Finally, drugs are known to cause pigmentary disorders and they include nonsteroidal anti-inflammatory drugs, antimalarials, amiodarone, cytotoxic drugs, tetracyclines, heavy metals, and psychotropic drugs [7]. Thorough history distinguished drug-induced hyperpigmentation from ABCD in our patient.

Currently, two hypotheses on the etiopathogenesis of ABCD exist. In its first description in the literature by Rongioletti and Rebora, authors observed a large proportion of their cohort (65%) suffered from hypertension and had been taking antihypertensive drugs for years prior to the onset of the pigmentation—with angiotensin-converting enzyme inhibitors (ACEIs) being the most commonly used [1]. These findings led to the hypothesis of a direct association of ABCD with hypertension and/or with antihypertensive—specifically ACEI—use [1]. Later, Hu et al. disputed over this conclusion, suggesting the association between ABCD and hypertension or antihypertensives as more likely a consequence of the commonality of hypertension and its treatment regimens [2]. Instead, due to its histopathological resemblance to poikiloderma of Civatte, in which epidermal atrophy, hyperpigmentation, and telangiectasias are also seen, Hu et al. suggest the disorder is a manifestation of chronic sun damage—either due to cumulative UV exposure or a pattern produced by drug-induced (possibly ACE-I induced) photosensitivity [2].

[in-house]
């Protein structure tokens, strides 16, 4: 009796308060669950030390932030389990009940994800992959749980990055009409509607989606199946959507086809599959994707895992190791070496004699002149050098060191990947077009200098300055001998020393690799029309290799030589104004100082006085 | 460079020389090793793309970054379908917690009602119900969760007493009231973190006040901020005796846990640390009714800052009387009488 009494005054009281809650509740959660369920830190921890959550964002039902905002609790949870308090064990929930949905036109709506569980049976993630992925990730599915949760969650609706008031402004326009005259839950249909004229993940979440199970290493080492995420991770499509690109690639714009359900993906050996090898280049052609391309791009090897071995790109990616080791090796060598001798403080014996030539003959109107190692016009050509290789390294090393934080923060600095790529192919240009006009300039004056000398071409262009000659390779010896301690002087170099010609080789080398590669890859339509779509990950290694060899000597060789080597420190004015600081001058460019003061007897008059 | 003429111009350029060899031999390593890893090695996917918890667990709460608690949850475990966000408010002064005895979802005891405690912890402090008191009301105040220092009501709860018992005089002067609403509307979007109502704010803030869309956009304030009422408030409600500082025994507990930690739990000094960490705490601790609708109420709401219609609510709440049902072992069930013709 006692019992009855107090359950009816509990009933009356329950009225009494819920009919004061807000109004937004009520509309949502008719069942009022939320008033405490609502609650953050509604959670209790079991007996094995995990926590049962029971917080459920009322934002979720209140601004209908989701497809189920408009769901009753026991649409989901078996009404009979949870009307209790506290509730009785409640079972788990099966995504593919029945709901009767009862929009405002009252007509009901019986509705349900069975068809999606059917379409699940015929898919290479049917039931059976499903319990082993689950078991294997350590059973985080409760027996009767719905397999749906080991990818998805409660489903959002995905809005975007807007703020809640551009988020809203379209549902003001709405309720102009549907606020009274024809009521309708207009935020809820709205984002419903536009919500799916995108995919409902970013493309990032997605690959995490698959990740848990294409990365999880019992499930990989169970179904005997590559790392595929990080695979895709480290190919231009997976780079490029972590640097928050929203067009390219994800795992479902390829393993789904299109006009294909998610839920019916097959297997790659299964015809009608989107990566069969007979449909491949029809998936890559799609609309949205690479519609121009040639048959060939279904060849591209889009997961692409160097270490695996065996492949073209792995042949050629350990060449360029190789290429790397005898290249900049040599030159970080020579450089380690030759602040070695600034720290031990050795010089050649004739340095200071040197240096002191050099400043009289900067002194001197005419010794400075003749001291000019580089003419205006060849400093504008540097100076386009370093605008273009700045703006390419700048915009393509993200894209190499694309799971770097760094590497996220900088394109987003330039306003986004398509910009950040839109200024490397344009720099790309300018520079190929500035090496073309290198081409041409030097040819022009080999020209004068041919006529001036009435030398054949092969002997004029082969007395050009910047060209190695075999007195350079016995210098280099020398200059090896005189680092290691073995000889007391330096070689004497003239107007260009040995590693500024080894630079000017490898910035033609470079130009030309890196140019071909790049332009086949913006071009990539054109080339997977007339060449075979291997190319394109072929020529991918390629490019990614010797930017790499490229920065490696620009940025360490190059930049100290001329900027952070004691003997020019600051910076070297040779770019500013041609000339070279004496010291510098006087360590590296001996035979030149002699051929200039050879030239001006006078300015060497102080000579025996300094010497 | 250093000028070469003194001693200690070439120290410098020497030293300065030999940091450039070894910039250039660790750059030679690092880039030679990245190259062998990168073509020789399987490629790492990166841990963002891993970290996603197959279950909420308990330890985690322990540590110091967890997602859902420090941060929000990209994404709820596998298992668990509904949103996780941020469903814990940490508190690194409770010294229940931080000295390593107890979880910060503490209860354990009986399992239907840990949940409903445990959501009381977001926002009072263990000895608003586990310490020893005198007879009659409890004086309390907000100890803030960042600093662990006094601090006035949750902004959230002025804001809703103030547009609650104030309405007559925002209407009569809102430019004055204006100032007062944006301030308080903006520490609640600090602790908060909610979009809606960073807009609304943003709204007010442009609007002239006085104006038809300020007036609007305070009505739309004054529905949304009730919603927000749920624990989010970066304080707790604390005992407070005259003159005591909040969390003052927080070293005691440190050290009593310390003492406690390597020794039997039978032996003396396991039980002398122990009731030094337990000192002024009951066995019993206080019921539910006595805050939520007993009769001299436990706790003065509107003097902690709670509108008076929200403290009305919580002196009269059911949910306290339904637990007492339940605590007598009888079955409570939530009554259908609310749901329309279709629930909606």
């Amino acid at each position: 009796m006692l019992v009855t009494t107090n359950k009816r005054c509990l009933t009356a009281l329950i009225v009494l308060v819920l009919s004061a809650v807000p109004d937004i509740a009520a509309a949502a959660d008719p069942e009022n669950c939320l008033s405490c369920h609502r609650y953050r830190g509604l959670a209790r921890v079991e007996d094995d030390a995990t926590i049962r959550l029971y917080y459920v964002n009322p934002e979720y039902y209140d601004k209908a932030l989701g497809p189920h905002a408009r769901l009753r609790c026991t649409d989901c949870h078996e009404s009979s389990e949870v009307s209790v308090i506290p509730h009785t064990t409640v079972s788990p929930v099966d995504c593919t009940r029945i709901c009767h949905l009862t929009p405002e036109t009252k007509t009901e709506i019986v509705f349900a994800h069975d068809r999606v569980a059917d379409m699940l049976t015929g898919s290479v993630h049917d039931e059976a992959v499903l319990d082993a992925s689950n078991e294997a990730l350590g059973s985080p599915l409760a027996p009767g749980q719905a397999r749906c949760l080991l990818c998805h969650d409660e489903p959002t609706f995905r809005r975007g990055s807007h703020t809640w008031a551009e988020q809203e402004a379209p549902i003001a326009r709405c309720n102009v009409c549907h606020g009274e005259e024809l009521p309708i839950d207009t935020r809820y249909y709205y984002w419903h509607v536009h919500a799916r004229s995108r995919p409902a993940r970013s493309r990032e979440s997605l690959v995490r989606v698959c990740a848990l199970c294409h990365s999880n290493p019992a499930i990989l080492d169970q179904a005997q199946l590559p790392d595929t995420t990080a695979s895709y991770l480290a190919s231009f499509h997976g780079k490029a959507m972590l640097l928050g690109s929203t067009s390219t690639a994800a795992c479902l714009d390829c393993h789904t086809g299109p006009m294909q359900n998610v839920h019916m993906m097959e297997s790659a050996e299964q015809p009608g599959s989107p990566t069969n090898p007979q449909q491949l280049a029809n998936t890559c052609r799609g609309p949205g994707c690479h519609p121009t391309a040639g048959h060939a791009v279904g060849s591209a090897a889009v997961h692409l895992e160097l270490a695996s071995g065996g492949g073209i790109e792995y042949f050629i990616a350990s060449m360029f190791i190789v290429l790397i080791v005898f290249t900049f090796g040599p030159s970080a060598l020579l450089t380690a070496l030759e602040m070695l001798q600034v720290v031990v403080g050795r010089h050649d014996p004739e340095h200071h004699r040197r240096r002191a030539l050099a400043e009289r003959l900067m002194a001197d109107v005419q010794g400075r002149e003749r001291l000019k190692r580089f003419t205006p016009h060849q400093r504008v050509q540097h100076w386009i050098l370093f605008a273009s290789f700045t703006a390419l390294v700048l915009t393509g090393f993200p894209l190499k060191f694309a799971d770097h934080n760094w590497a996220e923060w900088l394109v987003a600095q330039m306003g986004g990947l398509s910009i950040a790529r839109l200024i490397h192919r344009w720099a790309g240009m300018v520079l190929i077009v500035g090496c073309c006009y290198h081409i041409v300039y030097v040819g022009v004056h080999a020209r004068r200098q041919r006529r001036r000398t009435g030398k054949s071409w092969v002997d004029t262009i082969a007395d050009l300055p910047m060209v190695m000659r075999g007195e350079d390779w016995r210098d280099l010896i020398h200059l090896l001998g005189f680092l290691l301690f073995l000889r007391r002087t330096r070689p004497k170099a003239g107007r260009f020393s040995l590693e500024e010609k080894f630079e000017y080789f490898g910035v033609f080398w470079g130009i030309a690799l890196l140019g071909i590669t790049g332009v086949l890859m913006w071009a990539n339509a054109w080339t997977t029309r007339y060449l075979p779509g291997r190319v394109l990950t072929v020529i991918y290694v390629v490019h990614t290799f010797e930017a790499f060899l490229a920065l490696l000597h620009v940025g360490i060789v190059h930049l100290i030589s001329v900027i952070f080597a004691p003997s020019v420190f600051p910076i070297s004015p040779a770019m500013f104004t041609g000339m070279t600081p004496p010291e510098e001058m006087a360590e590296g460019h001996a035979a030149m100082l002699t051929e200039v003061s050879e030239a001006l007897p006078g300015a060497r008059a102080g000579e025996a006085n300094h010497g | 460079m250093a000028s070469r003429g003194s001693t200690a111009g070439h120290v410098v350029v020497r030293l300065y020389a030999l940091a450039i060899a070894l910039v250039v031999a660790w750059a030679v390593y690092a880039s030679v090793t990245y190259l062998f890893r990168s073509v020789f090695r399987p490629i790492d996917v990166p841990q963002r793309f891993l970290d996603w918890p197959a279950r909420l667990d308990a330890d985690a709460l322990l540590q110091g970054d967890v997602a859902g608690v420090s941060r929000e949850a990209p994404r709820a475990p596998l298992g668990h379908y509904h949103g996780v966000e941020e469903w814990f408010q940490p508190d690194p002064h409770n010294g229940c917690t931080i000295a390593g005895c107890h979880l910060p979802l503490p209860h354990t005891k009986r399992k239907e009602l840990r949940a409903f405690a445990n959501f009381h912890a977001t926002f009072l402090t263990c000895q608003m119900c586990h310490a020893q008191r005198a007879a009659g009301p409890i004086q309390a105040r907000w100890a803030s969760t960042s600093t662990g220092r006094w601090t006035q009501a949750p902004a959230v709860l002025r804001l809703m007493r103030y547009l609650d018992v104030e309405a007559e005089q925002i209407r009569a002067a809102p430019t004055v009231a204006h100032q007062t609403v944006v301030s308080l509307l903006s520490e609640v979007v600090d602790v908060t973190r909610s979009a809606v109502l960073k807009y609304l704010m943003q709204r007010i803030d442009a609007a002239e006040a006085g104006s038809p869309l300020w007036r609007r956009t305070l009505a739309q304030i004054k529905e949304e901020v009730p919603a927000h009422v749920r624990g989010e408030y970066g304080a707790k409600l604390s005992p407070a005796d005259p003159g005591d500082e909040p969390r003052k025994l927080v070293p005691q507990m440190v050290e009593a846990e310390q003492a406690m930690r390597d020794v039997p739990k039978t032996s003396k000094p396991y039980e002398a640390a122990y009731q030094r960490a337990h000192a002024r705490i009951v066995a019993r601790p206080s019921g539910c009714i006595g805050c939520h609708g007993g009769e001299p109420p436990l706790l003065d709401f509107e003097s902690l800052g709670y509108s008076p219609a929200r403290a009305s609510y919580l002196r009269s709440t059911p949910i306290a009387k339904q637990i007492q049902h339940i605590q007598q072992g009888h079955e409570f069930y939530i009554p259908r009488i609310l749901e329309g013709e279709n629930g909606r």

Although drug induced pigmentation represents 10–20% of all acquired hyperpigmentation [8], there is currently no data associating ACEIs and cutaneous dyschromia. However, one study reports photosensitivity as an adverse cutaneous reaction to ACEI use [9], therefore potentially backing Hu et al.’s two-hit drug-induced photosensitivity hypothesis. In this case, our patient’s long-standing hypertension, use of an ACEI, and chronic sun exposure lend support to either proposed hypothesis.